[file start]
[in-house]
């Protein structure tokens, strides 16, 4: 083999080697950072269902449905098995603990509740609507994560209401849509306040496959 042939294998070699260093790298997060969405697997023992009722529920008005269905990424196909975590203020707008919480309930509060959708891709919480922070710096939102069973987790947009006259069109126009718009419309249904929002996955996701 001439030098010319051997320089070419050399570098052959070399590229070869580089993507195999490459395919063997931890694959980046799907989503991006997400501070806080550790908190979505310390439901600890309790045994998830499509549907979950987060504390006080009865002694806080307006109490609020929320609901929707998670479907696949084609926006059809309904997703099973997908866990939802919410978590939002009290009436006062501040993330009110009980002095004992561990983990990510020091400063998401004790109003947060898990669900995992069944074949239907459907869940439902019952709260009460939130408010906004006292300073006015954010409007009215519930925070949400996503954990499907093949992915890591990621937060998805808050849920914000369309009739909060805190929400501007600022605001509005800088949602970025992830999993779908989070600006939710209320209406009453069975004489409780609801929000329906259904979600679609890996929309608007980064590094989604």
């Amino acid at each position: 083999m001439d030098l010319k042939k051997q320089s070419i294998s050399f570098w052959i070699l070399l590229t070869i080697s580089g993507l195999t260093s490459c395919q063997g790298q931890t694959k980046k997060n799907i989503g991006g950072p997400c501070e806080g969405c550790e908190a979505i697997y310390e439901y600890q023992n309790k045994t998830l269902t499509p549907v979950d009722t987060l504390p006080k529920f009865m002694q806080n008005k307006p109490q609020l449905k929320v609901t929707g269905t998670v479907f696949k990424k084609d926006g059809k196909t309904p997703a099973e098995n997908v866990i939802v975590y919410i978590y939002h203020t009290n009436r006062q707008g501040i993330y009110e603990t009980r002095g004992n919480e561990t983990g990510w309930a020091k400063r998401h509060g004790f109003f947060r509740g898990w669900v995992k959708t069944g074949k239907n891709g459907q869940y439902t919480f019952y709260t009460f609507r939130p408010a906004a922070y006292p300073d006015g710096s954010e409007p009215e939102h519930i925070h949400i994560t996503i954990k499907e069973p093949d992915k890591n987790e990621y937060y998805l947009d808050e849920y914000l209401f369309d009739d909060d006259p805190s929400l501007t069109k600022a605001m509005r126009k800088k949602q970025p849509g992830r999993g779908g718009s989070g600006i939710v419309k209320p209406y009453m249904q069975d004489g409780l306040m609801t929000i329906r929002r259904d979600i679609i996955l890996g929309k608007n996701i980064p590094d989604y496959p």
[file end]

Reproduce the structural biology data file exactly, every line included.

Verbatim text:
[in-house]
């Protein structure tokens, strides 16, 4: 083999080697950072269902449905098995603990509740609507994560209401849509306040496959 042939294998070699260093790298997060969405697997023992009722529920008005269905990424196909975590203020707008919480309930509060959708891709919480922070710096939102069973987790947009006259069109126009718009419309249904929002996955996701 001439030098010319051997320089070419050399570098052959070399590229070869580089993507195999490459395919063997931890694959980046799907989503991006997400501070806080550790908190979505310390439901600890309790045994998830499509549907979950987060504390006080009865002694806080307006109490609020929320609901929707998670479907696949084609926006059809309904997703099973997908866990939802919410978590939002009290009436006062501040993330009110009980002095004992561990983990990510020091400063998401004790109003947060898990669900995992069944074949239907459907869940439902019952709260009460939130408010906004006292300073006015954010409007009215519930925070949400996503954990499907093949992915890591990621937060998805808050849920914000369309009739909060805190929400501007600022605001509005800088949602970025992830999993779908989070600006939710209320209406009453069975004489409780609801929000329906259904979600679609890996929309608007980064590094989604």
């Amino acid at each position: 083999m001439d030098l010319k042939k051997q320089s070419i294998s050399f570098w052959i070699l070399l590229t070869i080697s580089g993507l195999t260093s490459c395919q063997g790298q931890t694959k980046k997060n799907i989503g991006g950072p997400c501070e806080g969405c550790e908190a979505i697997y310390e439901y600890q023992n309790k045994t998830l269902t499509p549907v979950d009722t987060l504390p006080k529920f009865m002694q806080n008005k307006p109490q609020l449905k929320v609901t929707g269905t998670v479907f696949k990424k084609d926006g059809k196909t309904p997703a099973e098995n997908v866990i939802v975590y919410i978590y939002h203020t009290n009436r006062q707008g501040i993330y009110e603990t009980r002095g004992n919480e561990t983990g990510w309930a020091k400063r998401h509060g004790f109003f947060r509740g898990w669900v995992k959708t069944g074949k239907n891709g459907q869940y439902t919480f019952y709260t009460f609507r939130p408010a906004a922070y006292p300073d006015g710096s954010e409007p009215e939102h519930i925070h949400i994560t996503i954990k499907e069973p093949d992915k890591n987790e990621y937060y998805l947009d808050e849920y914000l209401f369309d009739d909060d006259p805190s929400l501007t069109k600022a605001m509005r126009k800088k949602q970025p849509g992830r999993g779908g718009s989070g600006i939710v419309k209320p209406y009453m249904q069975d004489g409780l306040m609801t929000i329906r929002r259904d979600i679609i996955l890996g929309k608007n996701i980064p590094d989604y496959p």